One advantage of having SoundGecko read a web page for you instead of doing it by selecting and clicking "Play" is that there's no selecting! The selecting is the hardest part as there's no "Select All" in Safari for iOS. Anyhow, give it a try. You don't even need an account to do that. But you'll want a SoundGecko account because you can manage things from your Mac, and have the ready-to-listen-to files show up on your iPhone or iPad. There are other reasons too.

Give it a try and let me know what you think, in the comments section below.

Still have questions? Email me.

If you liked this post, please share it with your friends using one of the buttons below. They will thank you and so will I.

Type Faster on iPhones and iPads with Text Shortcuts

If you're an iPhone or iPad user, and you type the same things over and over, this tip is for you. This technique saves me a lot of time, all the time, as it works every place that text can be entered on an iOS device. That includes Mail, Messages, Notepad, Safari, and many, many more.

Before I show you how, let me give you an example.

I often need to enter my email address into a web-based form (in Safari). On a Mac it's no big deal to type it and there are several ways to automatically fill in that info anyway. On my iPhone it's a bit of a pain. At least it used to be. Now, instead of typing "macman@christianboyce.com," I type "em" (short for "email") and presto, it expands into "macman@christianboyce.com." Two characters instead of twenty-five. That's my kind of efficiency. I have another one that expands "ty" into "thank you" and another one that expands "cb" into "Christian Boyce."

Here's how I did it.

1. Go to Settings, then tap General. (I'm using an iPhone in these screen-shots but it's almost exactly the same on an iPad.)



2. In General, scroll down and tap Keyboard.



3. In Keyboard, scroll down and look at the existing shortcuts. You'll probably see one: "omw" for "On my way!" Mine looks a little better, with a couple of additional shortcuts. Tap the Add New Shortcut... button.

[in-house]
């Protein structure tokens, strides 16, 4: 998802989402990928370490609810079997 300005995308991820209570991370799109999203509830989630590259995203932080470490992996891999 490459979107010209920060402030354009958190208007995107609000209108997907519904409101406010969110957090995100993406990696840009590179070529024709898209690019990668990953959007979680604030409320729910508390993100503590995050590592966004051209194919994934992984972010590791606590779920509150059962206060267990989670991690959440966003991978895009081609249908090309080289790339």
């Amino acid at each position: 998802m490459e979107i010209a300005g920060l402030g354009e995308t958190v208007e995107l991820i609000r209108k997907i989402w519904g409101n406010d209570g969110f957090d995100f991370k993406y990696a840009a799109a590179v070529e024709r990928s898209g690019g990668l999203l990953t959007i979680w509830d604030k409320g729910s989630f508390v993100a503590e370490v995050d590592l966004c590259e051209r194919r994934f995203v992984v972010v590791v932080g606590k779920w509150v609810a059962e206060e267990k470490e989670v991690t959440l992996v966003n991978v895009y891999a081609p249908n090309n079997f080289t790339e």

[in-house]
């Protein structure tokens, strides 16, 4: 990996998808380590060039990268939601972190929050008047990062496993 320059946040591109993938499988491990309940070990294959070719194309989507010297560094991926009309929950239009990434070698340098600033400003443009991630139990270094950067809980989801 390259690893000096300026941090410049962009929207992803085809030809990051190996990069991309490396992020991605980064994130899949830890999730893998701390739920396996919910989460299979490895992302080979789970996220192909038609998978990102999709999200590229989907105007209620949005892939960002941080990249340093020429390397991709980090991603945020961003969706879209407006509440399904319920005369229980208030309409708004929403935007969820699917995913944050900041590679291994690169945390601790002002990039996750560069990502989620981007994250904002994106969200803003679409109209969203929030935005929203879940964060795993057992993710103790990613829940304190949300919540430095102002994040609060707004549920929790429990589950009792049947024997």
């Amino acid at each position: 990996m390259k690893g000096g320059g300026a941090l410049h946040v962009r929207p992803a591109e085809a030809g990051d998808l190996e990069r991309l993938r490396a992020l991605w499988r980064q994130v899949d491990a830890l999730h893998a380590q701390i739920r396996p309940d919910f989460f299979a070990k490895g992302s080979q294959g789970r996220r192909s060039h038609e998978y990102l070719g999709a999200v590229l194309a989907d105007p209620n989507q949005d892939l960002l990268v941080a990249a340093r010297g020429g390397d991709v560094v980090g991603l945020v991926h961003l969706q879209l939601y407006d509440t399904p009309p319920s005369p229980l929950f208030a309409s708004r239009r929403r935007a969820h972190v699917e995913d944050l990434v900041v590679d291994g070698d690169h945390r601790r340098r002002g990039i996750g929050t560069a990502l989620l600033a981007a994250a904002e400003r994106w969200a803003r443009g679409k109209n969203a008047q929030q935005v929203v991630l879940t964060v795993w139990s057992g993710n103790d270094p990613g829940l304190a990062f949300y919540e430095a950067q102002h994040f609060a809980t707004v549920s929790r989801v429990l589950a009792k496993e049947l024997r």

4. Figure out what you want to make a shortcut for, and enter it in the "Phrase" section. Create a short shortcut for it. The shortcut will be triggered automatically after you type your shortcut and then a space, or punctuation. So, you don't want to use a shortcut that is a real word, because you'll trigger the shortcut when you don't want to.



5. Tap Save and you're done.

From now on, anywhere you can enter text, you can use your shortcut. Here's what it looks like when you do. If you think it looks a lot like the auto-correct that's built into iOS you're right. That's exactly what it looks like, and it works in an identical manner. Here I've typed "em" and the iPhone has suggested "macman@christianboyce.com" and that's exactly what I want.



A few parting thoughts:
  1. Shortcuts pay attention to capitalization. If you invoke a shortcut at the beginning of a sentence it will be capitalized. If you capitalize the phrase it will be expanded that way. I took advantage of this and made "iphone" a shortcut for "iPhone." (Yes, the "phrase" can be a single word.)
  2. You can use the emoji keyboard to create phrases that are triggered by plain text shortcuts.
  3. Don't get the shortcut and the phrase mixed up! I've done it and wondered why the shortcut didn't work.

Still have questions? Email me.

If you liked this post, please share it with your friends using one of the buttons below. They will thank you and so will I.